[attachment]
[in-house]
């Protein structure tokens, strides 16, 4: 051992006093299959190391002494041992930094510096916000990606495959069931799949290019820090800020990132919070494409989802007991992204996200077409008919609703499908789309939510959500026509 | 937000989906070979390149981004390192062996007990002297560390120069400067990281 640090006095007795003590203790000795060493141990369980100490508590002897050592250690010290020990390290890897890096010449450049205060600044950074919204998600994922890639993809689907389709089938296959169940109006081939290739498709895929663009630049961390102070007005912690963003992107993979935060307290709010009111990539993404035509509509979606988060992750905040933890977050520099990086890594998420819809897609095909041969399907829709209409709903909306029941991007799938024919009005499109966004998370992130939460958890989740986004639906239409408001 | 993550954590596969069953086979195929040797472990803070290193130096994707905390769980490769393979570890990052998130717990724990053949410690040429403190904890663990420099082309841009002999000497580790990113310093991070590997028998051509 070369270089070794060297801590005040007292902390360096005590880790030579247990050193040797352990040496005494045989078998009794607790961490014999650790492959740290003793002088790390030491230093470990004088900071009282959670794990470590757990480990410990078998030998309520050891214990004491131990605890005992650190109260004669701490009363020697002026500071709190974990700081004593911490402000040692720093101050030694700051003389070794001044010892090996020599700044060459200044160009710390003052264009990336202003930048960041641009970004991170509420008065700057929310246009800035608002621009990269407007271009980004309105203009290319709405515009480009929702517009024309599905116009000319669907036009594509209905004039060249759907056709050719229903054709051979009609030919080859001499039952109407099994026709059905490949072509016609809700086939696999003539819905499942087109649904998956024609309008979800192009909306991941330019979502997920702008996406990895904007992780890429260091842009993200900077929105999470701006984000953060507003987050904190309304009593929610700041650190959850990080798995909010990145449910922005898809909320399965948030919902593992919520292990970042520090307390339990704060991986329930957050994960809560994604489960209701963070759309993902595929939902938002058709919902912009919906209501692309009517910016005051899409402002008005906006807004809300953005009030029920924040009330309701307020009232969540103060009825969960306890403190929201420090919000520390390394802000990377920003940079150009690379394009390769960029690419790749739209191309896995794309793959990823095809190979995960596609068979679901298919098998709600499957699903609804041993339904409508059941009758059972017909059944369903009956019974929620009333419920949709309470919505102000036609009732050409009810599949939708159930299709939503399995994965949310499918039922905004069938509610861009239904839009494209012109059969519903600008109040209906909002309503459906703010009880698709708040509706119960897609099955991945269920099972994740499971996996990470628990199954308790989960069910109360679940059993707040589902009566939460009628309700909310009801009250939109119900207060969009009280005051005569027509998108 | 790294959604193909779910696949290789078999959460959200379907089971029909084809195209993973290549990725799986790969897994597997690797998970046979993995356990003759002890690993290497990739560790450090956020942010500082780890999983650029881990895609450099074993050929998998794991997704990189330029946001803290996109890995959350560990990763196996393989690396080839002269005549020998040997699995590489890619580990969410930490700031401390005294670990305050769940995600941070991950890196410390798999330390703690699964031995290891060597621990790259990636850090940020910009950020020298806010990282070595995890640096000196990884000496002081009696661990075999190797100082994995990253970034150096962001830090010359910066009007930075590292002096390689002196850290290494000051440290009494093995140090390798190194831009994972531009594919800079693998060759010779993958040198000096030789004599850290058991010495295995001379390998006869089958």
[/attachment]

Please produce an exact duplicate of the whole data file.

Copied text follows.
[in-house]
């Protein structure tokens, strides 16, 4: 051992006093299959190391002494041992930094510096916000990606495959069931799949290019820090800020990132919070494409989802007991992204996200077409008919609703499908789309939510959500026509 | 937000989906070979390149981004390192062996007990002297560390120069400067990281 640090006095007795003590203790000795060493141990369980100490508590002897050592250690010290020990390290890897890096010449450049205060600044950074919204998600994922890639993809689907389709089938296959169940109006081939290739498709895929663009630049961390102070007005912690963003992107993979935060307290709010009111990539993404035509509509979606988060992750905040933890977050520099990086890594998420819809897609095909041969399907829709209409709903909306029941991007799938024919009005499109966004998370992130939460958890989740986004639906239409408001 | 993550954590596969069953086979195929040797472990803070290193130096994707905390769980490769393979570890990052998130717990724990053949410690040429403190904890663990420099082309841009002999000497580790990113310093991070590997028998051509 070369270089070794060297801590005040007292902390360096005590880790030579247990050193040797352990040496005494045989078998009794607790961490014999650790492959740290003793002088790390030491230093470990004088900071009282959670794990470590757990480990410990078998030998309520050891214990004491131990605890005992650190109260004669701490009363020697002026500071709190974990700081004593911490402000040692720093101050030694700051003389070794001044010892090996020599700044060459200044160009710390003052264009990336202003930048960041641009970004991170509420008065700057929310246009800035608002621009990269407007271009980004309105203009290319709405515009480009929702517009024309599905116009000319669907036009594509209905004039060249759907056709050719229903054709051979009609030919080859001499039952109407099994026709059905490949072509016609809700086939696999003539819905499942087109649904998956024609309008979800192009909306991941330019979502997920702008996406990895904007992780890429260091842009993200900077929105999470701006984000953060507003987050904190309304009593929610700041650190959850990080798995909010990145449910922005898809909320399965948030919902593992919520292990970042520090307390339990704060991986329930957050994960809560994604489960209701963070759309993902595929939902938002058709919902912009919906209501692309009517910016005051899409402002008005906006807004809300953005009030029920924040009330309701307020009232969540103060009825969960306890403190929201420090919000520390390394802000990377920003940079150009690379394009390769960029690419790749739209191309896995794309793959990823095809190979995960596609068979679901298919098998709600499957699903609804041993339904409508059941009758059972017909059944369903009956019974929620009333419920949709309470919505102000036609009732050409009810599949939708159930299709939503399995994965949310499918039922905004069938509610861009239904839009494209012109059969519903600008109040209906909002309503459906703010009880698709708040509706119960897609099955991945269920099972994740499971996996990470628990199954308790989960069910109360679940059993707040589902009566939460009628309700909310009801009250939109119900207060969009009280005051005569027509998108 | 790294959604193909779910696949290789078999959460959200379907089971029909084809195209993973290549990725799986790969897994597997690797998970046979993995356990003759002890690993290497990739560790450090956020942010500082780890999983650029881990895609450099074993050929998998794991997704990189330029946001803290996109890995959350560990990763196996393989690396080839002269005549020998040997699995590489890619580990969410930490700031401390005294670990305050769940995600941070991950890196410390798999330390703690699964031995290891060597621990790259990636850090940020910009950020020298806010990282070595995890640096000196990884000496002081009696661990075999190797100082994995990253970034150096962001830090010359910066009007930075590292002096390689002196850290290494000051440290009494093995140090390798190194831009994972531009594919800079693998060759010779993958040198000096030789004599850290058991010495295995001379390998006869089958």